Claims for unemployment benefits are surging into the Oregon Employment Department as businesses are forced to shut down as a result of the coronavirus epidemic.
“At this moment, there are thousands of Oregon employees being laid off in real time, particularly in our industry,” said Jason Brandt, president of the Oregon Lodging & Restaurant Association on Tuesday. He spoke after Gov. Kate Brown ordered bars and restaurants to shut down all but takeout and delivery options.
Layoffs were also spreading throughout the hotel and travel industry, sports and entertainment businesses and numerous other retailers. Some of Oregon's biggest food and retail names, including Powell's Books and the McMenamin's chain of pubs, theaters and hotels, announced massive layoffs.
The big spike in unemployment inquiries led to outages in the online claims system for the Oregon Employment Department Monday and Tuesday morning. Gail Krumenauer, a department spokeswoman, said the agency is beefing up its capacity to take applications both online and in person.
At the same time, the agency is looking at several proposals to liberalize its programs.
“Our end goal is to get relief into the hands of people as soon as we can,” Kremenauer said.
For workers – and businesses – caught up in the economic shoals of the system, here are some common questions and answers:
My employer closed because of the epidemic. Can I get unemployment benefits?
Generally speaking, you should be eligible. You can't collect benefits for any period where you're still receiving pay from your employer, either in the form of paid sick leave or vacation.
Business and labor officials alike are pushing the state to waive any requirements that applicants search for work and that they not be able to collect benefits for the first week they are unemployed.
Krumenauer said department officials now are having “active conversations” about whether they can indeed waive those requirements.
State officials are also urging businesses to participate in the Employment Department's Work Share program. That allows them to reduce their workers' hours instead of resorting solely to layoffs to reduce payroll. The state will then provide benefits to workers that will make up some of their hourly loss in wages.
What if I’ve been quarantined because of exposure to the coronavirus and am unable to work?
The U.S. Department of Labor announced last week that it is now allowing states to provide benefits for workers quarantined "with the expectation of returning to work after the quarantine."
In addition, the federal government said states can also provide benefits for workers who leave a job due to the risk of being infected, or to care for a family member.
Oregon employment officials are also studying whether they can administratively take those steps.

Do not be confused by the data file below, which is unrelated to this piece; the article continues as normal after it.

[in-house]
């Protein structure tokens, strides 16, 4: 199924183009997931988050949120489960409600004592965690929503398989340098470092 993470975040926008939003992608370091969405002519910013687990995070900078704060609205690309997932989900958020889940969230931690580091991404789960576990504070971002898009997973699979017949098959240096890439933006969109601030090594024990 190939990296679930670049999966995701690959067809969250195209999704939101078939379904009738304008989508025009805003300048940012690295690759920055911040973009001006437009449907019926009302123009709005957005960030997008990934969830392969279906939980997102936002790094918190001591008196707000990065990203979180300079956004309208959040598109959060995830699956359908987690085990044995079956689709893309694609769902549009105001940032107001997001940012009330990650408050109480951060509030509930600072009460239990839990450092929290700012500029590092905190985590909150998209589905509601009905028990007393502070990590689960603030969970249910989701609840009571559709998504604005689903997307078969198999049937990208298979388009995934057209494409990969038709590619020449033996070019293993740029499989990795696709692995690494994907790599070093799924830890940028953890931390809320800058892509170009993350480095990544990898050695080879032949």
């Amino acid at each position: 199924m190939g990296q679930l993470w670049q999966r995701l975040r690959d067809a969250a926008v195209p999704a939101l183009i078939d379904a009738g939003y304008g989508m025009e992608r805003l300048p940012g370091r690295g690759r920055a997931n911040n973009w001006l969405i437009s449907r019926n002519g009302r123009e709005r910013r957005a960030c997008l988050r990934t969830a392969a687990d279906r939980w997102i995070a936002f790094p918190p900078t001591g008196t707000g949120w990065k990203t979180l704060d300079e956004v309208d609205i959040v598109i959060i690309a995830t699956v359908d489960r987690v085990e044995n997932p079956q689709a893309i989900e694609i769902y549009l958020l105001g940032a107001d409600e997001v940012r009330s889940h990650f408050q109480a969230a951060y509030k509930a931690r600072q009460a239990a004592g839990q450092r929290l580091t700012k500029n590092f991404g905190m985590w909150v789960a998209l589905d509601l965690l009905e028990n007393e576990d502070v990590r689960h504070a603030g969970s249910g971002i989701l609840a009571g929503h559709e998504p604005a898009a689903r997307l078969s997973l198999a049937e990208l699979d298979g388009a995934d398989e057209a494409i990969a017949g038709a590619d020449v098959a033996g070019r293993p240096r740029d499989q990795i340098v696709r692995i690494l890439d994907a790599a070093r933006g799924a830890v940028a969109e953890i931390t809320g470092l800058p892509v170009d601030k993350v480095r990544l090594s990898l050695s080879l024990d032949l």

What if I’m in the gig economy, like a driver for Uber and Lyft?
If you’re self-employed – like the typical ride-share driver – you are not covered by unemployment insurance.
The Trump administration and Congress have been moving toward providing economic aid to workers and business that could provide some aid to self-employed workers. State legislators are also looking at putting together some kind of aid package to Oregonians.
What kind of paid sick leave benefits are Oregon employers required to offer?
The Oregon Legislature in 2015 passed a law requiring employers with at least 10 workers to provide at least five days of paid sick leave per year. If a firm has operations in Portland, the threshold is six employees.
Only 12 states require paid sick leave, according to the National Conference of State Legislatures, but critics are pointing to the Oregon law’s inadequacy in the face of the current pandemic.
“Oregon’s sick-leave law doesn’t rise to the crisis of the day,” said Janet Bauer, a policy analyst at the Oregon Center for Public Policy, a non-profit that advocates for lower-income Oregonians.
She noted that it’s typical for someone to be asked to stay home for 14 days if they’ve been exposed someone testing positive for Covid-19. Such a change would require legislation.
What will this do to businesses facing a big rise in unemployment insurance rates due to an epidemic out of their control?
Business and labor groups are both asking for the state to waive higher rates on businesses facing major layoffs because of coronavirus-induced layoffs. That’s another area of study over at the Employment Department. Federal and state lawmakers are also looking at substantial aid packages that could help businesses weather the pandemic.
Some companies are seeing a surge in business. Are they hiring?
Amazon, the online retailing giant, made big headlines Monday by announcing that it will hire another 100,000 full and part-time workers to meet the big jump in demand from consumers largely confined to their homes. It's also giving workers a temporary $2-an-hour raise to keep them on the job.
Krumenauer at the state employment department said several other employers – particularly at grocery stores – are also continuing to hire.